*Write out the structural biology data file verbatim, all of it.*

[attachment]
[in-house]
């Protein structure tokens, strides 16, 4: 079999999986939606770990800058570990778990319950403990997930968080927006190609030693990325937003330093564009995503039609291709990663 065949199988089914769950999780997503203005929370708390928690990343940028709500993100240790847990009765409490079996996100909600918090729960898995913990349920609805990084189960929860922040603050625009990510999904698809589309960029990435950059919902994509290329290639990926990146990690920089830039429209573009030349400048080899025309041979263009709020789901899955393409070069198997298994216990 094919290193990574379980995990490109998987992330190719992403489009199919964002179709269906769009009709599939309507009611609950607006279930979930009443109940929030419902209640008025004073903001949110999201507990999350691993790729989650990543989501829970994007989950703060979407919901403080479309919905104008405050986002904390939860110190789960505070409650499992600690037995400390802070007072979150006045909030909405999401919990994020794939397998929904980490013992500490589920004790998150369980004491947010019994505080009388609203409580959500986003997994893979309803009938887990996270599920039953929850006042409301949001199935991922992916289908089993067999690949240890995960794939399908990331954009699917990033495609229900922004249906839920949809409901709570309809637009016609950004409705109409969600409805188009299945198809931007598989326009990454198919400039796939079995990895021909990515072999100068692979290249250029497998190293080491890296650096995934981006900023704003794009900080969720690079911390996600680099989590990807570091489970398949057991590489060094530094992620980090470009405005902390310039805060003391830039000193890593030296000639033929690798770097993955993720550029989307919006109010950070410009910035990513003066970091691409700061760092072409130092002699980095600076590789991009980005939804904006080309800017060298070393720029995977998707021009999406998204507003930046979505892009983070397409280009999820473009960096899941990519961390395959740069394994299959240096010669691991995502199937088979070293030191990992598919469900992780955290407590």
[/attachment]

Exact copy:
[in-house]
């Protein structure tokens, strides 16, 4: 079999999986939606770990800058570990778990319950403990997930968080927006190609030693990325937003330093564009995503039609291709990663 065949199988089914769950999780997503203005929370708390928690990343940028709500993100240790847990009765409490079996996100909600918090729960898995913990349920609805990084189960929860922040603050625009990510999904698809589309960029990435950059919902994509290329290639990926990146990690920089830039429209573009030349400048080899025309041979263009709020789901899955393409070069198997298994216990 094919290193990574379980995990490109998987992330190719992403489009199919964002179709269906769009009709599939309507009611609950607006279930979930009443109940929030419902209640008025004073903001949110999201507990999350691993790729989650990543989501829970994007989950703060979407919901403080479309919905104008405050986002904390939860110190789960505070409650499992600690037995400390802070007072979150006045909030909405999401919990994020794939397998929904980490013992500490589920004790998150369980004491947010019994505080009388609203409580959500986003997994893979309803009938887990996270599920039953929850006042409301949001199935991922992916289908089993067999690949240890995960794939399908990331954009699917990033495609229900922004249906839920949809409901709570309809637009016609950004409705109409969600409805188009299945198809931007598989326009990454198919400039796939079995990895021909990515072999100068692979290249250029497998190293080491890296650096995934981006900023704003794009900080969720690079911390996600680099989590990807570091489970398949057991590489060094530094992620980090470009405005902390310039805060003391830039000193890593030296000639033929690798770097993955993720550029989307919006109010950070410009910035990513003066970091691409700061760092072409130092002699980095600076590789991009980005939804904006080309800017060298070393720029995977998707021009999406998204507003930046979505892009983070397409280009999820473009960096899941990519961390395959740069394994299959240096010669691991995502199937088979070293030191990992598919469900992780955290407590």